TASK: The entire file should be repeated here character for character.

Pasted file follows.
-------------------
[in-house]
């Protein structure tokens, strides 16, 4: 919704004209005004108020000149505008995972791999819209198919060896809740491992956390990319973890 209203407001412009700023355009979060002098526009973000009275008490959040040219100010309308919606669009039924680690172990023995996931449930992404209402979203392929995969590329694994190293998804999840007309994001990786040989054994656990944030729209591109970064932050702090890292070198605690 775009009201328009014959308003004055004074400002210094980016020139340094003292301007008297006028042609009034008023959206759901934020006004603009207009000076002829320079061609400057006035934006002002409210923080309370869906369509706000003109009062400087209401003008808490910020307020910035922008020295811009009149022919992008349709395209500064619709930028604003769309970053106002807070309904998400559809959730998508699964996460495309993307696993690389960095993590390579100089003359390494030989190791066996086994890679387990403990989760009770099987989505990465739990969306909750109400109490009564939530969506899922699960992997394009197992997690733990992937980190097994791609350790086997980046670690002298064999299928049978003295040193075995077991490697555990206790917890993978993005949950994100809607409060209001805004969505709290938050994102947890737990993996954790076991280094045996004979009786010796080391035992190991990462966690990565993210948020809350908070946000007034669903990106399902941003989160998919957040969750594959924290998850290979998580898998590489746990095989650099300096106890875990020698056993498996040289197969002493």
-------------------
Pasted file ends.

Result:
[in-house]
């Protein structure tokens, strides 16, 4: 919704004209005004108020000149505008995972791999819209198919060896809740491992956390990319973890 209203407001412009700023355009979060002098526009973000009275008490959040040219100010309308919606669009039924680690172990023995996931449930992404209402979203392929995969590329694994190293998804999840007309994001990786040989054994656990944030729209591109970064932050702090890292070198605690 775009009201328009014959308003004055004074400002210094980016020139340094003292301007008297006028042609009034008023959206759901934020006004603009207009000076002829320079061609400057006035934006002002409210923080309370869906369509706000003109009062400087209401003008808490910020307020910035922008020295811009009149022919992008349709395209500064619709930028604003769309970053106002807070309904998400559809959730998508699964996460495309993307696993690389960095993590390579100089003359390494030989190791066996086994890679387990403990989760009770099987989505990465739990969306909750109400109490009564939530969506899922699960992997394009197992997690733990992937980190097994791609350790086997980046670690002298064999299928049978003295040193075995077991490697555990206790917890993978993005949950994100809607409060209001805004969505709290938050994102947890737990993996954790076991280094045996004979009786010796080391035992190991990462966690990565993210948020809350908070946000007034669903990106399902941003989160998919957040969750594959924290998850290979998580898998590489746990095989650099300096106890875990020698056993498996040289197969002493």